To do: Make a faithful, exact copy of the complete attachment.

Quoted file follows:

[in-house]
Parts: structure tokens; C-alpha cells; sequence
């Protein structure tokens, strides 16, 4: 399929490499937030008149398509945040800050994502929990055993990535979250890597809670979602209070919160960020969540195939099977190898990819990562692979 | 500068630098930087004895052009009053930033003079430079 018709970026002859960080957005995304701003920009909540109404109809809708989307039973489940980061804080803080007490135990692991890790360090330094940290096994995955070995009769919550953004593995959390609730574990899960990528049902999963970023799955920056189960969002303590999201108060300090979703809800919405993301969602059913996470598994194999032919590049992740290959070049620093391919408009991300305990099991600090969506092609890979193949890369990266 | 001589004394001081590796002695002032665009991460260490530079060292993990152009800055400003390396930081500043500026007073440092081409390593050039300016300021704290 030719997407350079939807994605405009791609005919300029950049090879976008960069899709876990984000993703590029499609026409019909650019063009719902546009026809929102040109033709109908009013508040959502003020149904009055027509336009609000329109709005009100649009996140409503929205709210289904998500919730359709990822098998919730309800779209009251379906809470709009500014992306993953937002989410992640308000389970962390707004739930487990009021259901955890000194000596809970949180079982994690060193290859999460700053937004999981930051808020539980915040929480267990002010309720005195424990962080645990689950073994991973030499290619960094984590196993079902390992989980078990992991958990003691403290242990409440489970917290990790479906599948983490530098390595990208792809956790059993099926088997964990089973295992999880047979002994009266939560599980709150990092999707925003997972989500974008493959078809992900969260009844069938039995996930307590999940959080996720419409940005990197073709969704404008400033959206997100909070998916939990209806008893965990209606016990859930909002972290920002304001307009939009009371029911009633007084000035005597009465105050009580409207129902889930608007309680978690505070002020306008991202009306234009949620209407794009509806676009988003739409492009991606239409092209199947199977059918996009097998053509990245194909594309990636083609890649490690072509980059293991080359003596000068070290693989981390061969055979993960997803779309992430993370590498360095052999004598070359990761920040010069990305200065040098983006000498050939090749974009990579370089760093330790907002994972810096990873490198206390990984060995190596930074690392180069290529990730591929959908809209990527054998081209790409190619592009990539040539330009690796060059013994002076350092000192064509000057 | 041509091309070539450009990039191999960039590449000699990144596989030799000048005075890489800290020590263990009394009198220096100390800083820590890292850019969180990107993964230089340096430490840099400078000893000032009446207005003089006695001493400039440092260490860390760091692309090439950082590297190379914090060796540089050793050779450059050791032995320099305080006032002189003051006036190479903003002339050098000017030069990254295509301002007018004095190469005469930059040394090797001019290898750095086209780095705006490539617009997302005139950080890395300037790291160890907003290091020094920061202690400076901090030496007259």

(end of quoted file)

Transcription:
[in-house]
Parts: structure tokens; C-alpha cells; sequence
């Protein structure tokens, strides 16, 4: 399929490499937030008149398509945040800050994502929990055993990535979250890597809670979602209070919160960020969540195939099977190898990819990562692979 | 500068630098930087004895052009009053930033003079430079 018709970026002859960080957005995304701003920009909540109404109809809708989307039973489940980061804080803080007490135990692991890790360090330094940290096994995955070995009769919550953004593995959390609730574990899960990528049902999963970023799955920056189960969002303590999201108060300090979703809800919405993301969602059913996470598994194999032919590049992740290959070049620093391919408009991300305990099991600090969506092609890979193949890369990266 | 001589004394001081590796002695002032665009991460260490530079060292993990152009800055400003390396930081500043500026007073440092081409390593050039300016300021704290 030719997407350079939807994605405009791609005919300029950049090879976008960069899709876990984000993703590029499609026409019909650019063009719902546009026809929102040109033709109908009013508040959502003020149904009055027509336009609000329109709005009100649009996140409503929205709210289904998500919730359709990822098998919730309800779209009251379906809470709009500014992306993953937002989410992640308000389970962390707004739930487990009021259901955890000194000596809970949180079982994690060193290859999460700053937004999981930051808020539980915040929480267990002010309720005195424990962080645990689950073994991973030499290619960094984590196993079902390992989980078990992991958990003691403290242990409440489970917290990790479906599948983490530098390595990208792809956790059993099926088997964990089973295992999880047979002994009266939560599980709150990092999707925003997972989500974008493959078809992900969260009844069938039995996930307590999940959080996720419409940005990197073709969704404008400033959206997100909070998916939990209806008893965990209606016990859930909002972290920002304001307009939009009371029911009633007084000035005597009465105050009580409207129902889930608007309680978690505070002020306008991202009306234009949620209407794009509806676009988003739409492009991606239409092209199947199977059918996009097998053509990245194909594309990636083609890649490690072509980059293991080359003596000068070290693989981390061969055979993960997803779309992430993370590498360095052999004598070359990761920040010069990305200065040098983006000498050939090749974009990579370089760093330790907002994972810096990873490198206390990984060995190596930074690392180069290529990730591929959908809209990527054998081209790409190619592009990539040539330009690796060059013994002076350092000192064509000057 | 041509091309070539450009990039191999960039590449000699990144596989030799000048005075890489800290020590263990009394009198220096100390800083820590890292850019969180990107993964230089340096430490840099400078000893000032009446207005003089006695001493400039440092260490860390760091692309090439950082590297190379914090060796540089050793050779450059050791032995320099305080006032002189003051006036190479903003002339050098000017030069990254295509301002007018004095190469005469930059040394090797001019290898750095086209780095705006490539617009997302005139950080890395300037790291160890907003290091020094920061202690400076901090030496007259």